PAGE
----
How to Transform Your Career Goals into Your Lifestyle

January 18, 2023

Posted by Han Sam Lai

It is the start of 2023 and everyone is talking about setting career goals and lifestyle directions for the new year. What about you? What career goals are you setting? Often we can see our lifestyle habits reflected in our career goals, so it’s worth exploring!

Start with lifestyle. Say you want to lose weight and set a goal weight that you want to achieve. You plan what to do and start executing all the actions that you need to do to reach the goal. That includes changing your eating habits, having an exercise schedule, and even making sure that you drink enough water or transforming your sleep habits. You follow these actions religiously and finally, you hit your target goal. Then what? 

Technically you have achieved your lifestyle goal of losing weight and you can tick the box. In many instances though, we go back to our old habits and lose the benefits of achieving such a goal. However, when we achieve a goal, this should be just the beginning of something new. When you turn your goals into a lifestyle, it becomes part of your way of being, your habits, and perhaps even part of your identity! The same should be considered for our careers - when we achieve a new professional milestone, it should just be the beginning of our next challenge!

In his best-selling book, “Atomic Habits”, James Clear offers that, instead of just creating goals that focus on outcomes, one should also consider the possibility of moving inwards towards creating habits and systems and then finally making them part of your identity.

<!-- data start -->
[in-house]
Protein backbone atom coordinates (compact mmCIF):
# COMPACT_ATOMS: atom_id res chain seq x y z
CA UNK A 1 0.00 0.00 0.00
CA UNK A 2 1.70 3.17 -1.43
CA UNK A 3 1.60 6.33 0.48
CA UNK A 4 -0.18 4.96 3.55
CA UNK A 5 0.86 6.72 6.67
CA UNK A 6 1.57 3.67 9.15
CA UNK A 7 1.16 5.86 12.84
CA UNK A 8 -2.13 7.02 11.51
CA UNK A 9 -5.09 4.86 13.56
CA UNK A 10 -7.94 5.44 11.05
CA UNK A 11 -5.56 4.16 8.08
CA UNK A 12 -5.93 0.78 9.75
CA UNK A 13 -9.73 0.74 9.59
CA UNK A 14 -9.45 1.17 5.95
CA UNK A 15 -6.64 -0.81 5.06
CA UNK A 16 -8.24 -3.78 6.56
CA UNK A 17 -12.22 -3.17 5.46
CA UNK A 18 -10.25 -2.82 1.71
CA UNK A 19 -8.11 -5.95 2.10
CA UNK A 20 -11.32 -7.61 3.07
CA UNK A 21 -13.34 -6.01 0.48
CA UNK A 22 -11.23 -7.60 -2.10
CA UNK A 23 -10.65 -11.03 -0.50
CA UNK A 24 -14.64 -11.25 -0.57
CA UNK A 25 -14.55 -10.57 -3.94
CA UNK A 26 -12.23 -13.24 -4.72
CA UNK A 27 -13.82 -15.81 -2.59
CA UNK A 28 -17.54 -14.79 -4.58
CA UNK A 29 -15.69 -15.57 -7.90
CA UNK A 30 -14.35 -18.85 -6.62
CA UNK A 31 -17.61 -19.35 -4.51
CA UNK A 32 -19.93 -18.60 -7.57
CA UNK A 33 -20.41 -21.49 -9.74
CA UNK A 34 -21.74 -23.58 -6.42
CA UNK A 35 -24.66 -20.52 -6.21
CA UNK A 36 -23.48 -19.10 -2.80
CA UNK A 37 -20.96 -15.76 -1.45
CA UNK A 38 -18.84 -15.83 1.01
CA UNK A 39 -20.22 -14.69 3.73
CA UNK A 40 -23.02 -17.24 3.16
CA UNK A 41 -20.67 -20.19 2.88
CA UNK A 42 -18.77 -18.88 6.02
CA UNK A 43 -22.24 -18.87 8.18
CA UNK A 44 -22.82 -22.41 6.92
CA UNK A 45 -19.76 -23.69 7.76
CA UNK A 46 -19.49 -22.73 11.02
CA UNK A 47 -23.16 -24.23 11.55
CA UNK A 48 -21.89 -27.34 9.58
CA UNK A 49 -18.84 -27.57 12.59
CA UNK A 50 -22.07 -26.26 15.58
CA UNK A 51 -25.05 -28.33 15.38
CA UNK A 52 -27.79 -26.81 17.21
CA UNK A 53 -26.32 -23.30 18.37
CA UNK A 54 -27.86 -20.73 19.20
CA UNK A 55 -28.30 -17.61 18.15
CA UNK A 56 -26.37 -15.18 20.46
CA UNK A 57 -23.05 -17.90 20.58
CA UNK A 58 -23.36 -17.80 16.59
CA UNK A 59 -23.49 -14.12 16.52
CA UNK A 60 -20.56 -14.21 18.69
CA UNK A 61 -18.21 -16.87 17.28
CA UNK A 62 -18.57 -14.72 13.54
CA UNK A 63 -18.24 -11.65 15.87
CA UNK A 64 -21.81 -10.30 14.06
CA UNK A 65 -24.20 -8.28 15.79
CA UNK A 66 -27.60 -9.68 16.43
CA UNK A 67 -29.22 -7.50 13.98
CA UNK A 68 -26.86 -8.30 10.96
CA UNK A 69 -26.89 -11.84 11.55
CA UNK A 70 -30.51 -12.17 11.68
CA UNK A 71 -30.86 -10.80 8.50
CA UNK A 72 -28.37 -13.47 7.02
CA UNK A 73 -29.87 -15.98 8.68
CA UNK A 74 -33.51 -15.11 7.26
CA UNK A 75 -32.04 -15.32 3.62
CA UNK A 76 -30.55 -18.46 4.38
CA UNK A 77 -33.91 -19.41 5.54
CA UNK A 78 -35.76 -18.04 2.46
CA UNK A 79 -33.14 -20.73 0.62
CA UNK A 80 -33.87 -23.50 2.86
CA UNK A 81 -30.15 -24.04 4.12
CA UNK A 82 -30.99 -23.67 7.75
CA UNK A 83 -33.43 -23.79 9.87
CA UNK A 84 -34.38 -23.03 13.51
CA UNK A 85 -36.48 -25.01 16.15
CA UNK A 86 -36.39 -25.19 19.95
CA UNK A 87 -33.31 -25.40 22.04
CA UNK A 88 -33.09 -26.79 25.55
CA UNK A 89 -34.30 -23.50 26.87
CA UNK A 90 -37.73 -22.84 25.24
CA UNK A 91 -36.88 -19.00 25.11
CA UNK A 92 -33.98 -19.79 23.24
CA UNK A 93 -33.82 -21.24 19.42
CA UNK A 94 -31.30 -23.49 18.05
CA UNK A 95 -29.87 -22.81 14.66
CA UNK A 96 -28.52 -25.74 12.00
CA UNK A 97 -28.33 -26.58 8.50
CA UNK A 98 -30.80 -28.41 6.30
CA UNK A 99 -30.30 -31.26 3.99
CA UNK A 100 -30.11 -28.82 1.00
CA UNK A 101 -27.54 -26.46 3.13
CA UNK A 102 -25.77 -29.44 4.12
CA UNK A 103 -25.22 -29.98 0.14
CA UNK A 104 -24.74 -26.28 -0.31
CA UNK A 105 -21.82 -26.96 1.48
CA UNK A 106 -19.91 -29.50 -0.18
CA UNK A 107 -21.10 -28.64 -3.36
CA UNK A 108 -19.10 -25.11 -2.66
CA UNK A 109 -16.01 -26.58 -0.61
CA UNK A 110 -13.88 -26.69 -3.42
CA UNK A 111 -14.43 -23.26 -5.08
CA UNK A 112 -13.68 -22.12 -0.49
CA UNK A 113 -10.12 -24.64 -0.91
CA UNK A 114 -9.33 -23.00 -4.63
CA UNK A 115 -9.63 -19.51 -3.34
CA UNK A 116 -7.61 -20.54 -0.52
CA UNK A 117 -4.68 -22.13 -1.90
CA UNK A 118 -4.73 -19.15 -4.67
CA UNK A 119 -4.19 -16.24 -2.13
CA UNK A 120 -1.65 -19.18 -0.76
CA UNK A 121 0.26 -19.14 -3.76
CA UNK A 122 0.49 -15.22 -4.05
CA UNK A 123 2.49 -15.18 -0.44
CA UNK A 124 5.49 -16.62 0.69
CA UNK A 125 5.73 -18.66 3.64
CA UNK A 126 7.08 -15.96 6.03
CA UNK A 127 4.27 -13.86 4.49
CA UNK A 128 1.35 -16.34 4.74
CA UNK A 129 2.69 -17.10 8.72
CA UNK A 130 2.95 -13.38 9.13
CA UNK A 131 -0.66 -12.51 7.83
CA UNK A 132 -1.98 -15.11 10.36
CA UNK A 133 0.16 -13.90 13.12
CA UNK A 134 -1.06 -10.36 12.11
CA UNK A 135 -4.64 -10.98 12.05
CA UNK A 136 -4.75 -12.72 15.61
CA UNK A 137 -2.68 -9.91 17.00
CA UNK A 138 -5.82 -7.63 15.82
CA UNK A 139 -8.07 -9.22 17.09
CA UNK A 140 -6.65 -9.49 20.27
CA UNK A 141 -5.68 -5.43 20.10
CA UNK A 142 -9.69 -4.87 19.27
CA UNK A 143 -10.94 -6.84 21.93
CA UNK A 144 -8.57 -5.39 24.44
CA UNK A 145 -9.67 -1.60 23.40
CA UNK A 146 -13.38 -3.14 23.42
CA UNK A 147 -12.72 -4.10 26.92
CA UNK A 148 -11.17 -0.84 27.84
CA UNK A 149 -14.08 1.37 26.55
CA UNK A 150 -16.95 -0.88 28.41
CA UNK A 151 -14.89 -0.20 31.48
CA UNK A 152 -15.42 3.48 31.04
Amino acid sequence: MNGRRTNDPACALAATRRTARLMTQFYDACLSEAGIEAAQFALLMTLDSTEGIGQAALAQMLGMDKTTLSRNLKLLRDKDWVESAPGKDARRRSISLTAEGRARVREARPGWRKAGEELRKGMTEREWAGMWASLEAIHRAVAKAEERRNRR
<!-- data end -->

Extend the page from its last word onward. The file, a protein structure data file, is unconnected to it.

This means that the focus of our lifestyle and career goals is no longer on the outcomes - it’s not about the promotion or the salary or title, for instance. The secret is to make the approach towards your career goal part of your identity and then create the habits and systems that will support that identity.

For example, instead of saying “I will lose 10kg this year”, you can say “I am a person who makes my health and fitness a priority.” In the second instance, there is no end point, and it’s anchored in your beliefs and values. It becomes who you are as a person. Once you “make your health and fitness a priority”, then you’ll find you’re better positioned to create habits and systems that will support that identity of your being a healthy and fit person. It could be waking up at 5.30am to meditate, making sure you drink at least 8 cups of water a day and to avoid red meat during mealtimes.

These longer term goals are special actions or things that you do as a matter of habit ongoing. They are part of your lifestyle and part of who you are as a healthy and fit person. They are not boxes that you tick, they are how you live your life. The benefits of seeing it as a lifestyle change rather than just an annual goal is that the work is ongoing and thus, becoming a healthy and fit individual is no longer just a number. This means that the changes and benefits are ongoing and for the long term. 

Imagine taking this approach through all areas of your life. 

“I am a parent that makes time for my child.”

“I am a team player that takes pride in doing the best I can for the client.”

“I am a writer and I write regularly about what I am passionate about.”

“I am an artist who generates content that others could resonate with.

“I value my mental health and meditate daily to keep myself sharp and calm.”

Considering this approach in light of your career means you focus on the themes that are important to you and explore WHY your achievements are relevant. If you can anchor your career goals to higher order aspects of your personality and values, the outcomes for your career will take care of themselves. Your life will transform in ways that you cannot imagine as the ways of being, become who you are and what you stand for. There will be no limits of what you can do and what you can become. So don’t let your goals setting be limited to just a number. Make this process transform you instead!

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